Many property owners in the past knew little about their tenants. Typically, they would react to issues their tenants had and only gather information about them anecdotally. Given that tenants in many markets now have more leasing options, being proactive about their contentment has become very important.
Most property owners want to lengthen tenants’ stay time with the right mix of amenities and space design. It has become very important that their experiences and opinions be known. HqO realized this and created a platform that focuses on tenant experiences and engagement. Their site collects and uses data to understand how tenants are interacting with a property and how to improve their experiences. The site also optimizes communications among property-management team members.
With HqO, you can have an ongoing dialog with your tenants and capture all of the information that will make their day more convenient and productive. Things like transit data, emergency information, local retail deal and on-site amenities can all be seamlessly pushed to the end-users of the building. With this data, you can design an environment that provides all the features and services they expect.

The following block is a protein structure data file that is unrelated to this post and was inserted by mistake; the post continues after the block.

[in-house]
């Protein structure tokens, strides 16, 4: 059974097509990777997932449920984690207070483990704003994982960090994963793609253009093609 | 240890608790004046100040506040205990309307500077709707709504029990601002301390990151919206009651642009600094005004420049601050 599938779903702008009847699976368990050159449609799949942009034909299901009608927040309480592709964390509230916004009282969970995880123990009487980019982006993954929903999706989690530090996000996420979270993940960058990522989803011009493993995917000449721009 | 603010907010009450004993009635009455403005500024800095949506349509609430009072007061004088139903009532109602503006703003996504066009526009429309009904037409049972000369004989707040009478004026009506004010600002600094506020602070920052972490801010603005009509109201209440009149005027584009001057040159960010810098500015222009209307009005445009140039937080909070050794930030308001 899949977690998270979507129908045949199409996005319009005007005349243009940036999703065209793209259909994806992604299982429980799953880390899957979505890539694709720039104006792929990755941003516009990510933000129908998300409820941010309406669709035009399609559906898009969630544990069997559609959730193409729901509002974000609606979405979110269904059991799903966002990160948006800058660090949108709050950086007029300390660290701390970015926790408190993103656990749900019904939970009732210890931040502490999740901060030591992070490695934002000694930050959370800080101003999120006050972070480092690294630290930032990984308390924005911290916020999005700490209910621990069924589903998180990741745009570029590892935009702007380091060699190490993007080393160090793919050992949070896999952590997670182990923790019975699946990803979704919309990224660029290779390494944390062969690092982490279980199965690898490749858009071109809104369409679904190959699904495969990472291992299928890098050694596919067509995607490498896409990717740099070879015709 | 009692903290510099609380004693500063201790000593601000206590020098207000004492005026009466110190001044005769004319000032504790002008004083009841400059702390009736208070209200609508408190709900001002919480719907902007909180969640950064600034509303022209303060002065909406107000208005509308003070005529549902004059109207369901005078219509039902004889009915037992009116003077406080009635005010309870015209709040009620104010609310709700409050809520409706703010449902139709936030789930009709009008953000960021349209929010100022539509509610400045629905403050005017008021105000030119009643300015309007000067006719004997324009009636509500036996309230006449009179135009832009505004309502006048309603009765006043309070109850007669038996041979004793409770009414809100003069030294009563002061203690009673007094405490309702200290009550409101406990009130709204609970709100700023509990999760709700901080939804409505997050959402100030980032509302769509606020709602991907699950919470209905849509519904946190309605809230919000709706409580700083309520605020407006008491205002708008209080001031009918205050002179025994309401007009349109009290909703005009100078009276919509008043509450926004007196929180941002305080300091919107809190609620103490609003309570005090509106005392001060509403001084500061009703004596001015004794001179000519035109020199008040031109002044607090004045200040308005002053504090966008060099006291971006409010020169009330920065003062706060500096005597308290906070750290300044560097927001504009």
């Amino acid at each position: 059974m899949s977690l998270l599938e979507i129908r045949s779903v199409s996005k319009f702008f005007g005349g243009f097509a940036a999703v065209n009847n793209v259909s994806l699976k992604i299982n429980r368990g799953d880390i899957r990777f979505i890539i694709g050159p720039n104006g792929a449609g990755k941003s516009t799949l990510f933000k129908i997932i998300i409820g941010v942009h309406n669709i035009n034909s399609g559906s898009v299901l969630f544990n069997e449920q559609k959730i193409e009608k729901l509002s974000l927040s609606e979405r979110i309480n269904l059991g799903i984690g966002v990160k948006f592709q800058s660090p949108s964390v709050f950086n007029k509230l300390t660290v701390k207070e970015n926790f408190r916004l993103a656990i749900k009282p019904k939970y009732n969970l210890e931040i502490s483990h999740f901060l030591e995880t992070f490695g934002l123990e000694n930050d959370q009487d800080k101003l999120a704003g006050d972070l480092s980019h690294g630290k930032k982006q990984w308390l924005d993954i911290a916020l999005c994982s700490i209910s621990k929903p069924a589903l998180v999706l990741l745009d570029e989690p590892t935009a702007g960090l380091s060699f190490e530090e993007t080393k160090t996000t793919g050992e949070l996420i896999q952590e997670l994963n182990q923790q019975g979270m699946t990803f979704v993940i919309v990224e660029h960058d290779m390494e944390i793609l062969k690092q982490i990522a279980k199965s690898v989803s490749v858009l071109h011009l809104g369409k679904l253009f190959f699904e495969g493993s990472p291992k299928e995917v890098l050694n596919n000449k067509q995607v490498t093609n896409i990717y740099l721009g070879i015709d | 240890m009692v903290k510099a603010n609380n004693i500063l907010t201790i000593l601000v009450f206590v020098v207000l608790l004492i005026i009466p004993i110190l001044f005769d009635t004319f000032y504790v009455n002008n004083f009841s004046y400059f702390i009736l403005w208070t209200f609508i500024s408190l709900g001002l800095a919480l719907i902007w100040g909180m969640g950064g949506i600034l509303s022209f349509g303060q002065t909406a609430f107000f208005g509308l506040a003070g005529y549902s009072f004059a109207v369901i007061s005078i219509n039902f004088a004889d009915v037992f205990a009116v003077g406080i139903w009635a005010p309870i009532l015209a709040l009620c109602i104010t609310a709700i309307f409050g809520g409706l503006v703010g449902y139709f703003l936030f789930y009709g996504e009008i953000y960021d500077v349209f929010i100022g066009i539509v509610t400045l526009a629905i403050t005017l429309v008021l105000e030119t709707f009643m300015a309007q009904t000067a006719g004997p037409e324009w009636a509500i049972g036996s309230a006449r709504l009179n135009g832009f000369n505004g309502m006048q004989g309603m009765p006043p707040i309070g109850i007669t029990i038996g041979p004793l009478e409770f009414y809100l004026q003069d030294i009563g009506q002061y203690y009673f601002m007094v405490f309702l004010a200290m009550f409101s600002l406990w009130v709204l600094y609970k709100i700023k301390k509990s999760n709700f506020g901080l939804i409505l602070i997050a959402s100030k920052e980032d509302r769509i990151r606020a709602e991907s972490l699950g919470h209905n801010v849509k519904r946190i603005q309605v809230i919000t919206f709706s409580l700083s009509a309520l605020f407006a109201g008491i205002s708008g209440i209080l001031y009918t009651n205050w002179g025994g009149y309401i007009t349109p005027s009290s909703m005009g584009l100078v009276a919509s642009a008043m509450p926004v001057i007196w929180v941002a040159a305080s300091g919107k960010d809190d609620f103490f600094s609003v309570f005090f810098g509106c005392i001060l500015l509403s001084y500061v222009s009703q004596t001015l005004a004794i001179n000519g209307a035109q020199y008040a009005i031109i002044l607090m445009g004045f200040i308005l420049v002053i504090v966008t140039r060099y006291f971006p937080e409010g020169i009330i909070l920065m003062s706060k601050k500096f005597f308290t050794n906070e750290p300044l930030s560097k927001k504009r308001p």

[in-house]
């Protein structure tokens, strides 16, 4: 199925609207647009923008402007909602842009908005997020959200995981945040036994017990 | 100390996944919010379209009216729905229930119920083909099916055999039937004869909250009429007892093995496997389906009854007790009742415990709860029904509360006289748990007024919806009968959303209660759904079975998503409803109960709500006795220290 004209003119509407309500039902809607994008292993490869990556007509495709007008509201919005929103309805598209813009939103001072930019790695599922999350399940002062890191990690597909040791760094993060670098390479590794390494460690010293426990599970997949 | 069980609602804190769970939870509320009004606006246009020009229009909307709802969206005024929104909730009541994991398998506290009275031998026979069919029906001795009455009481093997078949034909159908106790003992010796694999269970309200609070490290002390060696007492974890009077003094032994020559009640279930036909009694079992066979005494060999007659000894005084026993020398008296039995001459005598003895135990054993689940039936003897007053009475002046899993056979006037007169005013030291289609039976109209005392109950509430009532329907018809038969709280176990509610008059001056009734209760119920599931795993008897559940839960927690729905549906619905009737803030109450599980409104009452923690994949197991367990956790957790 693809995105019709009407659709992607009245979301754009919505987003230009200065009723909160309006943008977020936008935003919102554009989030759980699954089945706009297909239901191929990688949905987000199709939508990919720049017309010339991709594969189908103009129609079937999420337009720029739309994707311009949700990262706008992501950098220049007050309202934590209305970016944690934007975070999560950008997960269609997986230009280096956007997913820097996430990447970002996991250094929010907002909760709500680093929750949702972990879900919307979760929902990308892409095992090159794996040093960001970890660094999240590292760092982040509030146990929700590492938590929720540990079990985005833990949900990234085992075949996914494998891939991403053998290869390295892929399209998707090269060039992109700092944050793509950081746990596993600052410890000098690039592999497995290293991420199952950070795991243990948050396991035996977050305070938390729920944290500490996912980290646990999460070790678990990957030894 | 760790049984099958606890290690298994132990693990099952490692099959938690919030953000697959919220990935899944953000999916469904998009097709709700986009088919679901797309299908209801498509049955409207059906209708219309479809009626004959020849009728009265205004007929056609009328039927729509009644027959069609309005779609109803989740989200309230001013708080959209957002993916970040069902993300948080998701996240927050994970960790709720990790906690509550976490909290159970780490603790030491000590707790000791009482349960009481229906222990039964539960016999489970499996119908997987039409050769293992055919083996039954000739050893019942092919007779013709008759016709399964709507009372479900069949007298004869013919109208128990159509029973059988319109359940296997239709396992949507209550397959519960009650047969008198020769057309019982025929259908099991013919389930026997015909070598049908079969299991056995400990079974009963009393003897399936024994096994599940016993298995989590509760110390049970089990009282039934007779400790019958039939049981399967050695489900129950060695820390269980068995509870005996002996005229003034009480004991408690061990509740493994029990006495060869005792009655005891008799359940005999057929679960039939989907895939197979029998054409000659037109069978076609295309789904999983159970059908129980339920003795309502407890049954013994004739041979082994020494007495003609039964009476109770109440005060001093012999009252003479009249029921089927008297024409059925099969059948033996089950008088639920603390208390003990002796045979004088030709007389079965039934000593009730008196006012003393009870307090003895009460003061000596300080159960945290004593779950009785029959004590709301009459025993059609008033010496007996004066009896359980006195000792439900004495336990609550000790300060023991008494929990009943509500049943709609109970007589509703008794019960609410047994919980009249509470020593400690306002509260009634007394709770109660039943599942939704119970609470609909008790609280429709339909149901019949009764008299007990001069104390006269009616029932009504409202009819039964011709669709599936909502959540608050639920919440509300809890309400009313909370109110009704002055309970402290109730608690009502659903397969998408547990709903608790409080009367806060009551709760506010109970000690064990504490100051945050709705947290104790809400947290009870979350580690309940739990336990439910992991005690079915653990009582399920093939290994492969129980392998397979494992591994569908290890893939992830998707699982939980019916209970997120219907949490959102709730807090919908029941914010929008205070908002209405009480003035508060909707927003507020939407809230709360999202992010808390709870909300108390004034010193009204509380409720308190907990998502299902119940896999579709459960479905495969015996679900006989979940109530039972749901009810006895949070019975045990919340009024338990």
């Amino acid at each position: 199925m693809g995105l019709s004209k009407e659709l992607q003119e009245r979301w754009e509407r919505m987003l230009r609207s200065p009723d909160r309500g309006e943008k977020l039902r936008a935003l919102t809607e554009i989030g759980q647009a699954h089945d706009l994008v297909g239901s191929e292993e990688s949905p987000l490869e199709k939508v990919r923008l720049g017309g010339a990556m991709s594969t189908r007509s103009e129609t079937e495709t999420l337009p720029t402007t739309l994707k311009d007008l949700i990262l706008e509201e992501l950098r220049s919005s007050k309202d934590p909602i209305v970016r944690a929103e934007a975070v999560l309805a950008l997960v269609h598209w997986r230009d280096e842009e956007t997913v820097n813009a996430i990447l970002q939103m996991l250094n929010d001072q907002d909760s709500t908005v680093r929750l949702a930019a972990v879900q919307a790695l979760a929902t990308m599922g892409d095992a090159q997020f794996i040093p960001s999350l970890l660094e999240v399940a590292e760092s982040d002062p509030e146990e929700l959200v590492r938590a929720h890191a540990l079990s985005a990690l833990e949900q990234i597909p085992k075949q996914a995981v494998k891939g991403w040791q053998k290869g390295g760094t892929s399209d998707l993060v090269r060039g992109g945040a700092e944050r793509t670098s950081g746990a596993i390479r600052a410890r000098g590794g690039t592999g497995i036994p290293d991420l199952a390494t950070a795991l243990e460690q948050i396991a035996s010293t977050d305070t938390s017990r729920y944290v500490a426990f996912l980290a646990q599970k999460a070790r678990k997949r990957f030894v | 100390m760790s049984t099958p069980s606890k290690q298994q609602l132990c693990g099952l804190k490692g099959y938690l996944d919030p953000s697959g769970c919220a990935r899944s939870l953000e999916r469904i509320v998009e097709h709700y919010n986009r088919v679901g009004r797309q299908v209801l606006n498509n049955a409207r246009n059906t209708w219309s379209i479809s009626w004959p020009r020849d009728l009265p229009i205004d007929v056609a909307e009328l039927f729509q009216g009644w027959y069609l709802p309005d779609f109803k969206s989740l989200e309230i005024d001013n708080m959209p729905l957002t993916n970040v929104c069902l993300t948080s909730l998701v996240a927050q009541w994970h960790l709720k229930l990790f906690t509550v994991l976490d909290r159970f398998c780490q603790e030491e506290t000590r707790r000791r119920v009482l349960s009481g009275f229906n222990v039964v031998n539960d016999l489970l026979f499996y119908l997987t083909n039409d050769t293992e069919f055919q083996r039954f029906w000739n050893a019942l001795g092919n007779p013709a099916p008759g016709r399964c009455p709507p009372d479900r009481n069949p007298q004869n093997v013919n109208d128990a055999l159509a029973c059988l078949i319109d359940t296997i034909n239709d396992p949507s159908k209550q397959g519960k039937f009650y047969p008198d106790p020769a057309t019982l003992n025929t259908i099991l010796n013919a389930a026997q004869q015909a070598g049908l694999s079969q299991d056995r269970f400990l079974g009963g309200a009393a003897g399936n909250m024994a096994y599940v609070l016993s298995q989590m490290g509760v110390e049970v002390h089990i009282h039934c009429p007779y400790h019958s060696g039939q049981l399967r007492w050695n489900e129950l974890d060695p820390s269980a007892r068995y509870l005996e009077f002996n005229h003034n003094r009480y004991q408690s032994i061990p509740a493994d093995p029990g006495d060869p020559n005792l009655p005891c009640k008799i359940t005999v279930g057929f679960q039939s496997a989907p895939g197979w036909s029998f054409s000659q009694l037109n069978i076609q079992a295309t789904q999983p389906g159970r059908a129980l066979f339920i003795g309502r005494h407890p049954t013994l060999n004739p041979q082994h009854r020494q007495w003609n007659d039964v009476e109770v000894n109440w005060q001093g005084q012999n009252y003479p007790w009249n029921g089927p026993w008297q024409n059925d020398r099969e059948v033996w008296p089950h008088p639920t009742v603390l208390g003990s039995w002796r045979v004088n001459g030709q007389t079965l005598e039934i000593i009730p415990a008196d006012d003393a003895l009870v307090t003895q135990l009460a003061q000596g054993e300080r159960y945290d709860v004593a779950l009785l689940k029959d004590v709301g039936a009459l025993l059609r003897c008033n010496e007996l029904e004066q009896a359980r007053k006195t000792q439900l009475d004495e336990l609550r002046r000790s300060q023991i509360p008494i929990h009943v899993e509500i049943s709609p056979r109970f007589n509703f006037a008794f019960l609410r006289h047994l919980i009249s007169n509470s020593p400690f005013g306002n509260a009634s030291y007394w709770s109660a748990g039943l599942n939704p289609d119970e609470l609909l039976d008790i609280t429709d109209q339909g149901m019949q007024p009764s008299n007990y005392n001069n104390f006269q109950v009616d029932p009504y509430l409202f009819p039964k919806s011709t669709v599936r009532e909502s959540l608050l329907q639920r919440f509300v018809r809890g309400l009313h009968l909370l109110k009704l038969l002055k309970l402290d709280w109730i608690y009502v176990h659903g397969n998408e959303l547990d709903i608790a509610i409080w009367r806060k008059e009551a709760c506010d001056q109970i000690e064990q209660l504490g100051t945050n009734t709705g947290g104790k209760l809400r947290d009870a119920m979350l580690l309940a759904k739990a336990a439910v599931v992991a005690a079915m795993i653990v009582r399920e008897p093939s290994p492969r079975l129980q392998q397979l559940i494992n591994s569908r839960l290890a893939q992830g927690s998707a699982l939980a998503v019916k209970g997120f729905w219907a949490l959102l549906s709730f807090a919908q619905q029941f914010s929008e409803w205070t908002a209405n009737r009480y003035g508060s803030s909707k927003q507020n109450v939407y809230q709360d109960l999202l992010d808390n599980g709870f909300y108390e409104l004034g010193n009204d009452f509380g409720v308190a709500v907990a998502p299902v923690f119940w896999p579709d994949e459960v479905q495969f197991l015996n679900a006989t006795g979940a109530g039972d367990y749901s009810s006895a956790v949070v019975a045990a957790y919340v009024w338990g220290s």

There are several customer service management software offerings, but Apto was developed specifically for commercial real estate brokers. It allows them to maintain their lists of contacts and the information that supports their book of business including sales and lease comparables, property information such as stacking plans, listings, and notes about client and prospect interactions. Apto stores this information in the cloud so you can access it from any device, anywhere.
Decentralized communications can slow decision-making and make keeping in touch difficult. Slack has created a product that allows you to communicate with your colleagues, individuals and teams, in a single place. You can share files and have a permanent record of the conversations and decision making.
In Slack, you work in channels that makes communications across departments easy and fast from any device. Slack eliminates the need for separate communications and file-sharing tools.
Touring a property or building can absorb a lot of time and effort. Matterport offers 3D virtual reality videos that allow you to “tour” spaces from anywhere – you can navigate around the space and “look” in any direction. The imagery is created using special cameras and can be viewed on desktop computers or mobile devices. This technology has a number of uses including construction and marketing a space or property.
These companies represent, in my mind, the very first step to creating a broker tech stack. Every broker has their own preferences on the way they do business. These preferences are reflected in the technology that they adopt. Obviously, no two tech stacks, like no two brokerages, are the same. But these tools represent a baseline that can then be expanded. If you are going to keep up with the technologically advanced competition that is starting to gobble up market share, you need to start somewhere and this is a great place to start.